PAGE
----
We English speaking Canadians have not always been sufficiently sensitive to this situation. While we may deplore separatism, we cannot afford to ignore the sense of grievance and injustice of which separatism is a symptom. It matters not whether we agree that there is a sense of grievance. I for one do agree. But whether we agree or not, if there is felt to be a sense of grievance then that of itself is a problem and one to which we must apply ourselves.

That is why on February 20, 1962, I issued a statement as leader of our party in conjunction with the president of the New Democratic

Conference on Biculturalism party provisional council for the province of Quebec, and I want to read only an excerpt or two from that statement, if I may, Mr. Speaker. I said:

Canadians must face the fact that, almost a hundred years after confederation, our federal-provincial and French-English relations continue to be seriously unsettled and unsatisfactory. The New Democratic party believes that we must not permit this situation to drift until it gets out of hand. We believe that there is urgent need for a thorough study of our experience of Canadian federalism and for a careful rethinking of the relations between the two nations which together make up the basic partnership in confederation.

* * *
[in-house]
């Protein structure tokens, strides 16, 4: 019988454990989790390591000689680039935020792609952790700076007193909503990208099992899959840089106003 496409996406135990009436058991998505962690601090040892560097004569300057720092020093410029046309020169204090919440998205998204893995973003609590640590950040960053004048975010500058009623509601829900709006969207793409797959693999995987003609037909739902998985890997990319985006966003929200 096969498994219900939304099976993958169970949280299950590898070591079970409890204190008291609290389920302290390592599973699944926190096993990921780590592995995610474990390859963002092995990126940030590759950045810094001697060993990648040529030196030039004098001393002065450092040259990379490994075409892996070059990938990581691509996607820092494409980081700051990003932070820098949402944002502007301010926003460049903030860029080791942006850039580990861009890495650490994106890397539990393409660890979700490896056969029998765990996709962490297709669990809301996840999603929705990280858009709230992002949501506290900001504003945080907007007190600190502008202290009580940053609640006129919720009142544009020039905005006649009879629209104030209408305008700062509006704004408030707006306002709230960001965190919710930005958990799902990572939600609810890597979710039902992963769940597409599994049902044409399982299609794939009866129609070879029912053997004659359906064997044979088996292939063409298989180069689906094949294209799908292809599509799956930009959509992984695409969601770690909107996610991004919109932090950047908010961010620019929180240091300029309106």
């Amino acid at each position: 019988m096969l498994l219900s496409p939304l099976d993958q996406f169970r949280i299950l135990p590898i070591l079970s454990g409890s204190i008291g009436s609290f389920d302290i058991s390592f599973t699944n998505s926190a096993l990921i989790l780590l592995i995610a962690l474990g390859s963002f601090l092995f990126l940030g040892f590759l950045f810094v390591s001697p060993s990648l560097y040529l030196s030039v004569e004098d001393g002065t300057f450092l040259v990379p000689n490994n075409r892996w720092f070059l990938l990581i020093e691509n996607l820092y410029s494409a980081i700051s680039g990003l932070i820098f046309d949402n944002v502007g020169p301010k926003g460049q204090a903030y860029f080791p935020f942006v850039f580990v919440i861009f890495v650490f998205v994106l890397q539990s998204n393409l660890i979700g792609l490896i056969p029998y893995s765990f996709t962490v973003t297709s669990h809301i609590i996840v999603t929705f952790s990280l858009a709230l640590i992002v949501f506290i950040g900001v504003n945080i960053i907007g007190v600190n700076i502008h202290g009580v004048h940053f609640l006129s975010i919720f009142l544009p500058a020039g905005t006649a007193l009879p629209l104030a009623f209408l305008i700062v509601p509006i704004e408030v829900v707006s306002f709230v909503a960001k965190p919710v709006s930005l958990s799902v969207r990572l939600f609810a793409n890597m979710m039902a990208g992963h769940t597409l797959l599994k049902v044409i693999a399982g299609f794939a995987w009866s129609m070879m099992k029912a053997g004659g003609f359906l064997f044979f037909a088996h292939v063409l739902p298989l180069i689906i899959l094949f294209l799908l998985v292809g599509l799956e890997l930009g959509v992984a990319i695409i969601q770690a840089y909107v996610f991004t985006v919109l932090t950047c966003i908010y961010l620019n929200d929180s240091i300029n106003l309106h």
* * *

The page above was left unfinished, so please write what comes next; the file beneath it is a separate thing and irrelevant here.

To this end, the federal and Quebec executives of the New Democratic party propose that a federal-provincial commission on Canadian federalism and biculturalism be immediately constituted. Such a commission should bring together and draw upon the experience and knowledge of outstanding Canadians from all parts of the country. It should hold public hearings throughout the country and invite representatives of every section of the Canadian community to present their point of view and make recommendations for appropriate action.